I stood at the rudder wheel of my airship Argus, in command of a ship I did not truly control. We flew north, destination unknown. A soldier stood several feet behind me. His pistols remained holstered—he wasn’t daft enough or desperate enough to fire a weapon in the control cabin of an operating airship—but he had already proven adept with his fists. My co-pilot, Ramsay, was currently getting patched up, as the sarcastic commentary he had offered was not kindly received.
Throughout the cabin, tension prickled beneath the surface like an invisible rash we couldn’t scratch. Everyone stood or sat rigid at their posts, gazes flickering between their gauges, the windows, and the soldiers in our midst. These were soldiers of our own kingdom of Caskentia, in green uniforms as vibrant as the sprawling valley below. They had occupied the Argus since that morning.
This was the second time in as many weeks that my airship had been commandeered. The previous time, rebellious settlers from the Waste had claimed it by force. I rather preferred them. Wasters made for an easy enemy after fifty years of intermittent warfare. This occupation by our own government was ugly in a different way.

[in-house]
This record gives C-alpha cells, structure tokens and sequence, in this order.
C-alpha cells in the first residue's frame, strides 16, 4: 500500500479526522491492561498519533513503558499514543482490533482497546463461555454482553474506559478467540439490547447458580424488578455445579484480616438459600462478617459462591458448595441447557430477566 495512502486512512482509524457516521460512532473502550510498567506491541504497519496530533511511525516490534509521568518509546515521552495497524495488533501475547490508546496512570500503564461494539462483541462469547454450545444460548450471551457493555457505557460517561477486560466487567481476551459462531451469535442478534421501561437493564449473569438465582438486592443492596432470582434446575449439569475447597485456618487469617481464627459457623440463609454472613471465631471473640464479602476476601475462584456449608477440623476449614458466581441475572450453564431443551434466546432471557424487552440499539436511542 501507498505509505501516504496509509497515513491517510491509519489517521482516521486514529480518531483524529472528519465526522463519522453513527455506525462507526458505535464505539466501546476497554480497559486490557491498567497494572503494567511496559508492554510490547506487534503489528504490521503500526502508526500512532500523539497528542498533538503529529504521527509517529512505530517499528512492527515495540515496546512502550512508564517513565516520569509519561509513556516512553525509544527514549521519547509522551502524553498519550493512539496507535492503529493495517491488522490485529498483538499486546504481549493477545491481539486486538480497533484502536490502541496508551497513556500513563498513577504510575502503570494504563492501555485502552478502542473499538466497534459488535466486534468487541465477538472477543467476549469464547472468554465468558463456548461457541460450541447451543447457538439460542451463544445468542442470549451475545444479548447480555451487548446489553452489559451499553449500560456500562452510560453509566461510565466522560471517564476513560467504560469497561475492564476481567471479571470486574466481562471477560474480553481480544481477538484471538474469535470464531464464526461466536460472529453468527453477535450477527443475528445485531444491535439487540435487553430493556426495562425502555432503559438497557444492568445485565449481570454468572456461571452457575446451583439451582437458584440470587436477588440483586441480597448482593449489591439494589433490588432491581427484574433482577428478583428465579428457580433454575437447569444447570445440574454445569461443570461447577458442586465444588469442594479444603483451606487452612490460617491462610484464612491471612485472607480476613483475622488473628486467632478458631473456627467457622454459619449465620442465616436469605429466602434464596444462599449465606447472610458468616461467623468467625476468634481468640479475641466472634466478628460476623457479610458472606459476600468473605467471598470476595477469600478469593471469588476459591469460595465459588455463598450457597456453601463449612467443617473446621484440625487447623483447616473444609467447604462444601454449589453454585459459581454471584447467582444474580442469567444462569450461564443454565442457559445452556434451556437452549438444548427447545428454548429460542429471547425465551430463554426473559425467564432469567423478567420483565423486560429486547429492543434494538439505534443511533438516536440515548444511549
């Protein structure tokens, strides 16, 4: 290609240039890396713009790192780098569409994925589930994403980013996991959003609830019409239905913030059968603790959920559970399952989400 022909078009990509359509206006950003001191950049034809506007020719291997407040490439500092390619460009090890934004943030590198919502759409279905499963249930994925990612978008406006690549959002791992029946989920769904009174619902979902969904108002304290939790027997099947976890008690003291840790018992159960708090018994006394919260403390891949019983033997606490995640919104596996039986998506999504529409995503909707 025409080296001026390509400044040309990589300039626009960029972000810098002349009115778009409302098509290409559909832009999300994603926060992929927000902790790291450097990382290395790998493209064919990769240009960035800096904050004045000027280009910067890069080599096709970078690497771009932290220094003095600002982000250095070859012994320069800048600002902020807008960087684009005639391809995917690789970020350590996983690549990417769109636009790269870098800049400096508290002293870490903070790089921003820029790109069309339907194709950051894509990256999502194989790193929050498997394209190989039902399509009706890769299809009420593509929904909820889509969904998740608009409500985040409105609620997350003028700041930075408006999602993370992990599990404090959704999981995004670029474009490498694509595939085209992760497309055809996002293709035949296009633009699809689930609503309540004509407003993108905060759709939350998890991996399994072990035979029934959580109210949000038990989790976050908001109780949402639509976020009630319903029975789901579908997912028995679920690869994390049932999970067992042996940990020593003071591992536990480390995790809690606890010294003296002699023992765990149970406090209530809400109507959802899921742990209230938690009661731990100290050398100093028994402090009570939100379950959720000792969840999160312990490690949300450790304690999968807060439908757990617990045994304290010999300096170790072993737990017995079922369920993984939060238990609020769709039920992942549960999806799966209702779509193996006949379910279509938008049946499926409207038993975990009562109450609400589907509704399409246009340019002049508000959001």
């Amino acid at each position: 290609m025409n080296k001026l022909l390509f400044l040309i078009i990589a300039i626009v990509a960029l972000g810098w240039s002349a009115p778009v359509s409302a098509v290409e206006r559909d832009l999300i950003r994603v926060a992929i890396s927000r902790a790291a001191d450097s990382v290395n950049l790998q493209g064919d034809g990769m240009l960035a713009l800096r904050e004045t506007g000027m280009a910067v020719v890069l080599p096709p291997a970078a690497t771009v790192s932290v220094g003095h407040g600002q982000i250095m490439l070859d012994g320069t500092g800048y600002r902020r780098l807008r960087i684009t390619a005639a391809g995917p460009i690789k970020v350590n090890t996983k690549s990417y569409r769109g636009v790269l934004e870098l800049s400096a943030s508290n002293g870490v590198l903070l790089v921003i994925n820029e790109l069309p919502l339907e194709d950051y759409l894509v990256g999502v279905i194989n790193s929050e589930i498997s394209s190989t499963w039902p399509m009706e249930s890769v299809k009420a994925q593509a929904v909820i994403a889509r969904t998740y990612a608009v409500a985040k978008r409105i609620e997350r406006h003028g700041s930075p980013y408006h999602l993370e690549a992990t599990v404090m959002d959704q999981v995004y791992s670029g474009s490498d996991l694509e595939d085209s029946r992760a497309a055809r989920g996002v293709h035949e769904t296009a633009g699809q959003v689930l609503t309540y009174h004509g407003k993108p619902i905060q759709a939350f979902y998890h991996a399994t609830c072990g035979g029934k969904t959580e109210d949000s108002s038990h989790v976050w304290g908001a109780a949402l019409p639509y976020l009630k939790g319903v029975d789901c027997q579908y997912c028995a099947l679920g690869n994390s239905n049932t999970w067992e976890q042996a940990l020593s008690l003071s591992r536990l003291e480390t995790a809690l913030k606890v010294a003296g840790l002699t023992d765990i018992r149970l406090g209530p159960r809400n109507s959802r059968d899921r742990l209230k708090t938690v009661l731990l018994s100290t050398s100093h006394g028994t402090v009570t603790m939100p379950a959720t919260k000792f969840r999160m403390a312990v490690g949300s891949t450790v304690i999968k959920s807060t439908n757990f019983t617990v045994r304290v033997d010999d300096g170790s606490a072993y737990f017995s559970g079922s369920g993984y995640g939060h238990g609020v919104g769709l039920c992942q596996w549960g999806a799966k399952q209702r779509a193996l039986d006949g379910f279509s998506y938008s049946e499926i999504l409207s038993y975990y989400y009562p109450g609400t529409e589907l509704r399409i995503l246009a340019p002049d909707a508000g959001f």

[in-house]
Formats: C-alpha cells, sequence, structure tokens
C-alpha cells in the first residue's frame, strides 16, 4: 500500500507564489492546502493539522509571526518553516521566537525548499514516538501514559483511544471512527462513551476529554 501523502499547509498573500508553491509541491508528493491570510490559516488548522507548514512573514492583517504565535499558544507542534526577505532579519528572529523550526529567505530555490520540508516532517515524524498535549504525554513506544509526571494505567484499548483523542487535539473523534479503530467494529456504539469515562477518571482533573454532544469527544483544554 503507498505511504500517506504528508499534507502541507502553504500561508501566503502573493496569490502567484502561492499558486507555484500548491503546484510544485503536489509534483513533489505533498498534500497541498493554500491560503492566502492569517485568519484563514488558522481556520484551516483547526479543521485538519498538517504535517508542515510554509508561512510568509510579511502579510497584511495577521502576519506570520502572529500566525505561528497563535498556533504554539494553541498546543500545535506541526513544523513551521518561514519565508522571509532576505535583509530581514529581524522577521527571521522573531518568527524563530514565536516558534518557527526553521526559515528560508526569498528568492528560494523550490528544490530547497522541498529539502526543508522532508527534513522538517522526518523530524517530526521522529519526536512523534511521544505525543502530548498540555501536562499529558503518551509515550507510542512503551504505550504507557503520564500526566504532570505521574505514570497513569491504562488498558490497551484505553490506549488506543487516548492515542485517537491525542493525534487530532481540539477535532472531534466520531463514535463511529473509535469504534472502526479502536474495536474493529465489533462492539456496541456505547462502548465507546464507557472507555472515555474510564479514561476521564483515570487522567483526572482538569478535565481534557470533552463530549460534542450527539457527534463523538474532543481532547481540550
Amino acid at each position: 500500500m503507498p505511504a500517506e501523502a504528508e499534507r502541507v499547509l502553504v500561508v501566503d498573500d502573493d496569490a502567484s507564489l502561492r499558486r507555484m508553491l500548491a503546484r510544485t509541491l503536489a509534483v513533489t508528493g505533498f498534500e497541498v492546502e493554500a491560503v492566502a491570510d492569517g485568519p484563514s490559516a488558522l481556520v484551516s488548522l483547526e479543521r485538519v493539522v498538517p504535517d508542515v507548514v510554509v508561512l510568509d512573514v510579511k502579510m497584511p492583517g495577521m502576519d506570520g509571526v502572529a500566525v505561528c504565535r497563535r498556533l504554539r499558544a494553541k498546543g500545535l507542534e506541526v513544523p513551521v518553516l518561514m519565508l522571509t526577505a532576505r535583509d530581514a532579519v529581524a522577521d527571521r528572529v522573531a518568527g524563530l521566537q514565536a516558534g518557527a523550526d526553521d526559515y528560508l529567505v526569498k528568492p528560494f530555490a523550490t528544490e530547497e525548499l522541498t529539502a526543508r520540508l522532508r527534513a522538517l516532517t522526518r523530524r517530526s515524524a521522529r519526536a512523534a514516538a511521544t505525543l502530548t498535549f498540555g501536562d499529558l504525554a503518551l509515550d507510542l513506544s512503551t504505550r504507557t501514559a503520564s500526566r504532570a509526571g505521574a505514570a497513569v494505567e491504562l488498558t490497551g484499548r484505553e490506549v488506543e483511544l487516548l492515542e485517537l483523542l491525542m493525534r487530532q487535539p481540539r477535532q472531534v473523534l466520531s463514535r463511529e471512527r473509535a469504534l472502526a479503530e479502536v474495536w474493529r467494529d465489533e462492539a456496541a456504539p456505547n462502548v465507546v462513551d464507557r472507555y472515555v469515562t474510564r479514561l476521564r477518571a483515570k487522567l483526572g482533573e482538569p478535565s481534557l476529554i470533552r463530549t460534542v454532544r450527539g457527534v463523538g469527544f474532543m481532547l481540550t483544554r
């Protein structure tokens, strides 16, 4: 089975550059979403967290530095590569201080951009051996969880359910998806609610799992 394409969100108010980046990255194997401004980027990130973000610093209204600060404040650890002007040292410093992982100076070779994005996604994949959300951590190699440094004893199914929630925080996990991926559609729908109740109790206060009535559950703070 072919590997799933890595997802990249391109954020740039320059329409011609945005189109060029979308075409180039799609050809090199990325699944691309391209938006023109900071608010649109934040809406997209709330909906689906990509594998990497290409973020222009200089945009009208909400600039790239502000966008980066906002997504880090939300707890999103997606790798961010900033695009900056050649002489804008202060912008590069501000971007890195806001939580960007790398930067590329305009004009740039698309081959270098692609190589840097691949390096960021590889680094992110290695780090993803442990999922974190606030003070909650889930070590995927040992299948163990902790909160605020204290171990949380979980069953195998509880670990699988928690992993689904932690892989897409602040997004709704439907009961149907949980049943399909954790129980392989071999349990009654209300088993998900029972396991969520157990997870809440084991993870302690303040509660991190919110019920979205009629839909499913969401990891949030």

My fists gripped the wheel as if I could leave impressions in the slick copper. The futility of our situation infuriated me. I couldn’t stop the Wasters before. And now I couldn’t stop this, whatever this mysterious errand was.
My son, Sheridan, was on board somewhere. I needed him to be safe, not snared in any more political drama. The Wasters had used him as a hostage to force my hand; I didn’t want these soldiers to do the same.
“Captain Hue, sir.” My co-pilot saluted as he entered the control cabin. I assessed him in a glance. Bandages plugged his swollen nose. Blood still thickened his thin brown moustache.
“You are well enough to resume your duties?” I asked.
“Yes, sir. I’ve felt worse after a night of leave.”
Ramsay knew his job; if only he could control his fool lips. I stepped back to grant him control of the rudder and leaned by his ear. “Corrado said this would be over in days. Bear through.”
I saw my own frustration mirrored in his eyes, and in the other crew as I walked from station to station. I muttered what assurance I could and exited the control cabin. I needed to find my boy.
Like the start of the story? Read the whole thing for just 99-cents–and that includes the first chapter of Beth’s novel out in August, Breath of Earth!
Beth Cato is the author of the Clockwork Dagger steampunk fantasy series from Harper Voyager, which includes her Nebula-nominated novella Wings of Sorrow and Bone. Her short fiction is in Clockwork Phoenix 5, Beneath Ceaseless Skies, and Daily Science Fiction. She’s a Hanford, California native transplanted to the Arizona desert, where she lives with her husband, son, and requisite cat. Follow her at BethCato.com and on Twitter at @BethCato.